HAVANA TIMES, April 11 — No one can say with certainty the number of Cubans who have emigrated to other countries, but it’s believed that more than two million walk the planet trying to survive. You can find one just as easily on some remote Pacific island as in the Americas close to here.
Over the years Cubans have attempted to leave the island by planes, ships and rafts of all shapes and sizes. They’ve tried bursting into embassies, jineteando [hustling/prostituting], and deserting sports teams, cultural delegations, volunteer medical brigades or any other type of contingent that goes abroad. In short, they flee by any means possible.
Emigration is by no means something exclusive to Cuba, though through the Cuban Adjustment Act the United States lends special treatment to those who step on US soil.
The motives leading our compatriots to emigrate are the same ones that have prompted this demographic process since human kind’s very emergence: firstly the economic situation, people seek better wages and living conditions; secondly, personal questions, those who were left behind in their country of origin look for a way to reunite with their relatives; and lastly, political reasons.
There are immigrants who try to escape social insecurity, persecution and even war, but I’m sure that no one would imagine that a beautiful young woman would want to leave Cuba to escape a violent man.
But it’s true
“Now, yes, I’m leaving for Mexico,” Claudia told me when I went to visit her in the provincial hospital. Her husband had beaten her up again, only this time there was no way to cover it up. In addition to her injuries being perceptible, they were also very serious. She almost lost her right eye and she had a broken nose.
The worst thing is that my cousin is not one of the despairing victims of “Castro’s tyrannical regime, like some an ultra-right headline might read. She is a victim, indeed, but of a machista idiot who believes that being a man entitles him to hit her.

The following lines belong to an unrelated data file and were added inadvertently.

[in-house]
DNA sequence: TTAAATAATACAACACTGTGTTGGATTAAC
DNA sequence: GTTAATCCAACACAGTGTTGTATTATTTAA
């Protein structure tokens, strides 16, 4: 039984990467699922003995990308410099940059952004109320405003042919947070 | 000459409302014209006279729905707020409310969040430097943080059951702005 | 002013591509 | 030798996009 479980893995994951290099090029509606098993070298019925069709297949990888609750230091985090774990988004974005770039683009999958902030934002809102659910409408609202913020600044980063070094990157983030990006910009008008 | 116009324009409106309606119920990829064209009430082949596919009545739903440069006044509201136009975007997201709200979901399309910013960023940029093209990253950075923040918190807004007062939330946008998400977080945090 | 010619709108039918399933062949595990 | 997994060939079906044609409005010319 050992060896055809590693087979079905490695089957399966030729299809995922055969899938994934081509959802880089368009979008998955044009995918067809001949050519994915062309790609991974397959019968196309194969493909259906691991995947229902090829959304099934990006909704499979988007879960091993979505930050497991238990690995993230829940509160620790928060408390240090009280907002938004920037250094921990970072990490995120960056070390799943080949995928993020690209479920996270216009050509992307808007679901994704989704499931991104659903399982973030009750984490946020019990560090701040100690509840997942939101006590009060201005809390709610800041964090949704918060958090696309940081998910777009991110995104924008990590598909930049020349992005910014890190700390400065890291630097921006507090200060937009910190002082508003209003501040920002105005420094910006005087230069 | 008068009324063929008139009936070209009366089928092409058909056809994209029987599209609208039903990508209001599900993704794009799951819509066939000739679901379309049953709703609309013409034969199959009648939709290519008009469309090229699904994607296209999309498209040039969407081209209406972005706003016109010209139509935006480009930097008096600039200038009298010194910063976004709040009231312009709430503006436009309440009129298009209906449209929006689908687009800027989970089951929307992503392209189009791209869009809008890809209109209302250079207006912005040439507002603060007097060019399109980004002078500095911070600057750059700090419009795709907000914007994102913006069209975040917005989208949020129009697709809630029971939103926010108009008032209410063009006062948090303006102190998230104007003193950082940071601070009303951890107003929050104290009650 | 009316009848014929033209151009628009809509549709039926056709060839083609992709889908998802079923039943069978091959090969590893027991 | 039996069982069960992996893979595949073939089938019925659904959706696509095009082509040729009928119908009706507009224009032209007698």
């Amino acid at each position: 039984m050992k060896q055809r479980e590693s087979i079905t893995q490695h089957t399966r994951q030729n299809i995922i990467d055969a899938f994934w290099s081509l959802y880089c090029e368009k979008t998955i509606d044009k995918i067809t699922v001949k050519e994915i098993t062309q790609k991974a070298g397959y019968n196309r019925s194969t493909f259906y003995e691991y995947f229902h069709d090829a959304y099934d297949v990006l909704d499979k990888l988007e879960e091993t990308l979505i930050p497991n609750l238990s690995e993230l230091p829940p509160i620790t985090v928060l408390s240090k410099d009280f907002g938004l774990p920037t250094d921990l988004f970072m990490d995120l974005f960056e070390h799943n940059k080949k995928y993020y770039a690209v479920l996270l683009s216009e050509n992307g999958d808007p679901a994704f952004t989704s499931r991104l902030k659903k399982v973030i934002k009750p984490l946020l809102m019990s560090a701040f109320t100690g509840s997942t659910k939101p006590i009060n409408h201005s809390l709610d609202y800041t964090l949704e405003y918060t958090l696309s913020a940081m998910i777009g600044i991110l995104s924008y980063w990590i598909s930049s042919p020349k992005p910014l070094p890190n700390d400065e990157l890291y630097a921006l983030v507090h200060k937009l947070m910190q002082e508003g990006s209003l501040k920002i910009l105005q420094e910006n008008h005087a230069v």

She has been hospitalized for several days but this is the first time I’ve gone to see her. I felt so much rage towards him, because of her, that I couldn’t get myself to come earlier. Her sister said that she looked like a monster when the paramedics arrived, and she added, “The neighbors who found her thought she was dead.”
My cousin is not a young person with dreams and goals to fulfill by trying to leave a country with few opportunities and full of misery. She’s simply one of the many women who are abused, but with the peculiarity that when she recovers she’ll forget the black eye, the cuts on her legs, her fractured arm and her husband’s argument with the family. She will forget everything, even the tragedy she could face at the hands of this man – who should be in prison, not at her bedside.
She doesn’t want to abandon her country, nor her only sister, or her family, her comrades, her flowers or her little house.
I’ve tried to explain to myself — thousands of times — what makes her return to his arms. I try to imagine this man being the father of my children and that I’m a dependent housewife who doesn’t know how to do anything else but serve and take care of her husband; or that I have a sick son who needs his father’s affection; or that I don’t have anywhere to live or money for food. I imagine that he’s so evil that I’m afraid to look him in the eyes. But I swear that in each one of those situations I would find a way to not let that those violent hands touch me again.
My cousin says she’s in love and yet threatened with death at the same time. “Raul is a good man. The blame is on his damned jealousy…it drives him crazy. He only hits me because he thinks I flirt with every man who comes along. He doesn’t realize how much I’m in love with him. I don’t dare to accuse him of anything out of fear that the remedy would be worse than the illness.”
Those are her words. But nothing she can tell me can make me understand how she can live with a man who on the least likely day could snatch her life away at the drop of a hat.
Although Cubans who emigrate have the misfortune of losing their properties and their rights as citizens, and they can even run the risk of never being able to return, none of that concerns me in this case. What I worry about is that to free herself from domestic violence, Claudia will leave running for no other place than Mexico, a country with alarming figures for gender violence.